back to top

Third Missouri Teen Charged With Making Campus Yik Yak Threats

Posts made on the anonymous messaging app Yik Yak warned students not to come to the University of Missouri campus, threatened that black people would be shot, and that a shooting would take place at another campus.

Originally posted on
Updated on

Three 19-year-olds have now been accused of posting threats on Yik Yak, a social media app that allows users to anonymously create and view discussion threads.

The University of Missouri Police Department announced early Wednesday that officials had arrested another suspect. Police first became aware of threats made online around 7:45 p.m. Tuesday, when these messages appeared on Yik Yak.

There is an @MUalert right now because black students are in danger. White ppl are treating to harm black students.

screenshotted this before it got removed #Mizzou

MORE THREATS @MIZZOU. Wtf are you going to do to protect your black students who pay to attend YOUR institution?

Despite the online posts, the university's emergency information center tweeted just after midnight that there was no threat to the campus.

There is no immediate threat to campus. Please do not spread rumors and follow @MUAlert at https://t.co/6BXzIBsDxU for updates.

Just after 6 a.m. local time Wednesday, the university police department announced they had apprehended a Hunter Park, a 19-year-old white man, for posting the threats.

Park is not a University of Missouri, Columbia, student, though he attends another campus within the University of Missouri system, the Missouri University of Science and Technology. Authorities added that the University of Missouri, Columbia, is now operating on a regular schedule.

Park was not located on or near the Columbia campus at the time the threats were posted, police said.

Before his arrest, a Reddit account appearing to belong to Park bragged about "trolling" on Yik Yak.

Connor B. Stottlemyre, a 19-year-old student at Northwest Missouri State University, was arrested by campus police at his residence hall, university spokesman Mark Hornickel said.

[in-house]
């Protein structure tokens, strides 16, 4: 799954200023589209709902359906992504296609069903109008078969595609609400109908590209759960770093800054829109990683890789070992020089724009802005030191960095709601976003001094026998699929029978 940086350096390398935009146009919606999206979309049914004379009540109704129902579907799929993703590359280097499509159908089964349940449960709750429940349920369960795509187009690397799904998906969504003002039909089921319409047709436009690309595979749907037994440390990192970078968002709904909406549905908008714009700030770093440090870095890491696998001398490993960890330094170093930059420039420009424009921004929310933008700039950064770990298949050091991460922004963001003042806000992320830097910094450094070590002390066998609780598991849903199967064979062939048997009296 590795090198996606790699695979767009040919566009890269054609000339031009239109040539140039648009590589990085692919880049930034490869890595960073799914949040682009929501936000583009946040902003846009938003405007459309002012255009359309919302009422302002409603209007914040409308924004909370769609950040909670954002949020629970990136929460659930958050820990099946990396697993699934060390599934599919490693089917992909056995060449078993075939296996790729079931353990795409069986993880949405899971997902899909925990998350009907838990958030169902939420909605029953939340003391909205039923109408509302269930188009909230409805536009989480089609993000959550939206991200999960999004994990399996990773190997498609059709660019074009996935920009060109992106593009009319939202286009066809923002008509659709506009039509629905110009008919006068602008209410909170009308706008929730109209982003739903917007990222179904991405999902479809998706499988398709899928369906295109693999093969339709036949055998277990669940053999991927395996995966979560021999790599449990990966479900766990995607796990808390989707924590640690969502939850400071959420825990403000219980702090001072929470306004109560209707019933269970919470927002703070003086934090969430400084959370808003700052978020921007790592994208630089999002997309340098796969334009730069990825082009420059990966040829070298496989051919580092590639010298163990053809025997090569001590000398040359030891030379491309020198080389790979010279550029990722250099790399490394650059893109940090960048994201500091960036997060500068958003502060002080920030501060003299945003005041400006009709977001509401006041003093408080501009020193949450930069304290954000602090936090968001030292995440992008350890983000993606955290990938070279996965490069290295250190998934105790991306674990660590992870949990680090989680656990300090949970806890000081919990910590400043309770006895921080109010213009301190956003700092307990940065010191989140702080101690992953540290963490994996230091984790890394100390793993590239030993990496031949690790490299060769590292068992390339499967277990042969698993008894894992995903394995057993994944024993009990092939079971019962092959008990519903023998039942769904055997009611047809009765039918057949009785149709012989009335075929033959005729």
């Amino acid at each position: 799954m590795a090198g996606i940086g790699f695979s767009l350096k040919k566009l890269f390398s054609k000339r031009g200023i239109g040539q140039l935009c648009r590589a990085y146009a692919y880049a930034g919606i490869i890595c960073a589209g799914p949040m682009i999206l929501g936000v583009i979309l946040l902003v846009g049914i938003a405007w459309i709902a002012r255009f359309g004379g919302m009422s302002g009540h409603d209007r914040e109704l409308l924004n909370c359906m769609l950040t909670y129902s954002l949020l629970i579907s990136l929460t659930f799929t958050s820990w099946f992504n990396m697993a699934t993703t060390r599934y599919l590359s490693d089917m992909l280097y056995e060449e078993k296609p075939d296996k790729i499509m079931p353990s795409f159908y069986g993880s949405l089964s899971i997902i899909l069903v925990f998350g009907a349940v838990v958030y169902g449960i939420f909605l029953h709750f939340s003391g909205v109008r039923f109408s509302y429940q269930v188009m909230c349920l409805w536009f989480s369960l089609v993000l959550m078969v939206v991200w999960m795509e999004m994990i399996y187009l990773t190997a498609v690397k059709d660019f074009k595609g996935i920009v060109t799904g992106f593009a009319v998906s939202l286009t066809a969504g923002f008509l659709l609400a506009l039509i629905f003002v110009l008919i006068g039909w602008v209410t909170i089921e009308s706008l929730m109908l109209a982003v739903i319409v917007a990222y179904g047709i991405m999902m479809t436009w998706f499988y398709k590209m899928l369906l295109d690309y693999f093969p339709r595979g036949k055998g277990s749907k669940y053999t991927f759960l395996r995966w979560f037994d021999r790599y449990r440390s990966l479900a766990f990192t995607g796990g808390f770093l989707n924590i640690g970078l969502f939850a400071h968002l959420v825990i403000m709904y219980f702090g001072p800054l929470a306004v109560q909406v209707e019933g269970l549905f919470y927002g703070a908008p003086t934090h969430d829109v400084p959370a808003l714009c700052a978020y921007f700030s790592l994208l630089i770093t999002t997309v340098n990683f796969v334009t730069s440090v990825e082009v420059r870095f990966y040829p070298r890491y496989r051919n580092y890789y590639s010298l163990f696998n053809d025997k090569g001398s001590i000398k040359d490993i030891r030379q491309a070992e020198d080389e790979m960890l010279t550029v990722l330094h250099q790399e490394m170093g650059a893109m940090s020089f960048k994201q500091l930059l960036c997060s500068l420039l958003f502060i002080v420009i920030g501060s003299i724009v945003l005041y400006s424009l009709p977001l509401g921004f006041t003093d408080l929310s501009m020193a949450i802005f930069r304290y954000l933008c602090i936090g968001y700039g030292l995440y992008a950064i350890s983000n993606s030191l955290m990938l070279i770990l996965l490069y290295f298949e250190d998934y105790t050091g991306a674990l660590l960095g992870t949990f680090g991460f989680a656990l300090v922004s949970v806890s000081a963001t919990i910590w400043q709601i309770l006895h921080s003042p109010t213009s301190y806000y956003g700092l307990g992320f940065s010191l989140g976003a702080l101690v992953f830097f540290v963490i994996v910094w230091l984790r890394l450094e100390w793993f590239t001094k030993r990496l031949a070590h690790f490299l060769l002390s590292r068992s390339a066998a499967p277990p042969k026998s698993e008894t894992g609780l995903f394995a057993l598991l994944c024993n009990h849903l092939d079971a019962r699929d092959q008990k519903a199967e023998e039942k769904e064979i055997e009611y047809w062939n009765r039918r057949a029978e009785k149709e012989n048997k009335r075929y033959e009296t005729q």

Northwest Missouri State is about three hours away from the University of Missouri. Stottlemyre had posted a message on Yik Yak that he intended to harm a "group of people," Hornickel said.

His alleged message about shooting black people was shared by a number of students fearful of violence on the Mizzou campus.

Investigation is still ongoing about whether the threat was connected to recent protests.

"At this point, we really don't know," Hornickel said.

On Thursday, a third teen, Tyler Bradenberg, was charged with allegedly making terrorist threats on Yik Yak.

A judge set bond for Bradenberg at $75,000, and an arrest warrant was issued, according to court records.

He was accused of a threat made Wednesday to the Missouri University of Science and Technology. Campus police said they were notified of a threat Wednesday afternoon that said, "Im gonna shoot up this school."

Bradenberg is not a current student, authorities said.

Mizzou has been thrust in the national spotlight after protesters engaged in a weeks-long protest against university officials’ handling of reported incidents of racism on campus. On Monday, University of Missouri Chancellor R. Bowen Loftin and University of Missouri System President Tim Wolfe both resigned from their positions.

Following Wolfe’s resignation, students gathered on campus to celebrate. At a campus quad, reporters were restricted from covering the public demonstrations, which led to a confrontation with a professor of mass media. On Tuesday, Melissa Click apologized for her language and behavior, and resigned from her courtesy appointment title with the University of Missouri journalism school.

While Yik Yak purports to be anonymous, it reserves the right to share certain information from law enforcement agencies investigating criminal activity.

Yik Yak records a user's IP address at the time of the app's installation, as well as the IP address used for each message posted. The application also stores the GPS coordinates of a user's location when he or she posts a message, as well as the time and date the message was posted. Users are also required to provide a phone number when posting content to the app.

Yik Yak released a statement Wednesday saying that threatening behavior is unacceptable and "not what Yik Yak is to be used for."

"Open and honest conversation can be a great thing — but it’s up to each and every one of us to ensure that it remains constructive, too," the company said in a statement. "Being a part of a herd means showing respect for one another, through our commonalities and our differences. There’s a saying that we always keep in mind on our team: With our thoughts we make the world. Let’s be sure we’re making a good world, starting with the communities around us."


Mary Ann Georgantopoulos is a reporter for BuzzFeed News and is based in New York.

Contact Mary Ann Georgantopoulos at maryann.georgantopoulos@buzzfeed.com.

Claudia Koerner is a reporter for BuzzFeed News and is based in Los Angeles.

Contact Claudia Koerner at claudia.koerner@buzzfeed.com.

Got a confidential tip? Submit it here.